Here’s a consolidated Edge deployment using the least amount of public IP addresses:

This can be expanded up to separate physical adapters for each external role in a consolidated Edge server, as shown repeatedly in the documentation, for enhanced performance and security.  And if plenty of public IP addresses are available, then assigning each role a public address simplifies the configuration further:

Unsupported Configurations

A Consolidated Edge or dedicated A/V Authentication Edge server will clearly not operate on a single network interface due to the A/V role’s requirement for a publicly routable IP address, which would conflict with the requirement of separate IP Addresses spaces for the internal and external networks.  So, a single multihomed network adapter connected to a same IP subnetwork for both internal and external routes is not supported for the A/V Edge role specifically.

The ‘Fuzzy’ Configurations

There are a few scenarios that fall into this category which technically ‘can’ function but it depends on the layout of the existing networks, the deployment of the OCS servers, and maybe what color shirt you are wearing that day.  Basically, it might work but it’s not recommended and the supportability is not 100% clear.  Contacting PSS may result in a resolution or a request to reconfigure the server to match recommended guidelines.

  1. A single physical network interface with multiple IP addresses in different subnetworks, for a dedicated Access Edge server.  Technically this works, but the documentation states that it only applies to the Access Edge role, and probably is not supported for the Web Conferencing and A/V Authentication roles.
  2. Multiple physical network interfaces with multiple IP addresses in the same subnetwork. This configuration works and is supported, but is highly discouraged as to accommodate the need for separate interfaces you would have to configure gateways on both network adapters.  This is not recommended due to the Dead Gateway Detection feature of Windows Server.  By design, only one of the two gateways can be used by default and there is no load balancing or logic used for routing, Windows simply becomes a non-opportunistic router and traffic flow could be very spotty.  Networks with a single firewall appliance (e.g an ISA Server deployed in 3-leg Perimeter mode) fall into this category and the recommended configuration is discussed on page 18 of the Designing Your Perimeter Network for Office Communications Server 2007 White Paper from Microsoft.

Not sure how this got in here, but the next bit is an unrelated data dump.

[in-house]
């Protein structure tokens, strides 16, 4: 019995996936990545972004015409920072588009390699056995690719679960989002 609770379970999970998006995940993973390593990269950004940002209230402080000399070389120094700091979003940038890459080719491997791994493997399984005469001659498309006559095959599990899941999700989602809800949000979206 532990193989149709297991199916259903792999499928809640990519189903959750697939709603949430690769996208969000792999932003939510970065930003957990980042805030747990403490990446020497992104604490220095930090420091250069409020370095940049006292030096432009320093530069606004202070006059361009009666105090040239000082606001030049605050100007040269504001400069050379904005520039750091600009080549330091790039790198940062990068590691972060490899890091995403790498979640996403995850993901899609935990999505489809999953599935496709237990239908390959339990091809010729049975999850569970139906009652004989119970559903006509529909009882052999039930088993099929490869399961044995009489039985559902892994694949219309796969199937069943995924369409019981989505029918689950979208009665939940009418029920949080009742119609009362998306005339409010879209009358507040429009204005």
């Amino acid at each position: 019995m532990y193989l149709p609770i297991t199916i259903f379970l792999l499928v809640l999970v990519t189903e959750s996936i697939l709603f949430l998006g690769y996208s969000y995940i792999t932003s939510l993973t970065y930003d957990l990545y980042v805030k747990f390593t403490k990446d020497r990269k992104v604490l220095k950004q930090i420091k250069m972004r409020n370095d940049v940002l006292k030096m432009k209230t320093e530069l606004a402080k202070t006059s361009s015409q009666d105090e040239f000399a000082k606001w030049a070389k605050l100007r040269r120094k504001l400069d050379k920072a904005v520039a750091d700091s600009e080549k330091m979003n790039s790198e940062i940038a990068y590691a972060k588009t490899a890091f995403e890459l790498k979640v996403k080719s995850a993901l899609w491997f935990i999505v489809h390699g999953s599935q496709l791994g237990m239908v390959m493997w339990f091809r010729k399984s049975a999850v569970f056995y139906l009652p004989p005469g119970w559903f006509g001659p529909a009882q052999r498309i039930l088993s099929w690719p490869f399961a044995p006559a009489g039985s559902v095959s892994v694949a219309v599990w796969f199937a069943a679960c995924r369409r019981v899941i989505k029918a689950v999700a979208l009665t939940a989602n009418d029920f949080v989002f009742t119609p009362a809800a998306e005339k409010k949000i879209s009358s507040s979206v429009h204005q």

3. A single physical network interface with multiple IP addresses in the same subnetwork.  I’ve already stated this an impossible configuration for the A/V Authentication role, but may work for the Access Edge and Web Conferencing roles.  I personally have not gotten this to work the one time I attempted it for the Access Edge role, but I have heard vague references of it working although I haven’t seen any documented proof.  This is even less desirable than the configuration above.

So the moral of the story continues to be: use at least two NICs!  In a full-feature deployment OCS can get complicated quite quickly and I still don’t understand the desire to cut corners in this area.  And if you are working in Perimeter network with only a single IP subnetwork, then you’re already twice-removed from the optimal configuration by attempting to use a single NIC in the Edge server.  But if you don’t want to follow the deployment shown in the Perimeter Network white paper, at least use separate NICs in the Edge server to more closely match Microsoft’s recommendations and hedge your bets towards a better level of supportability.

By Jeff Schertz

Site Administrator

Leave a Reply

Your email address will not be published. Required fields are marked *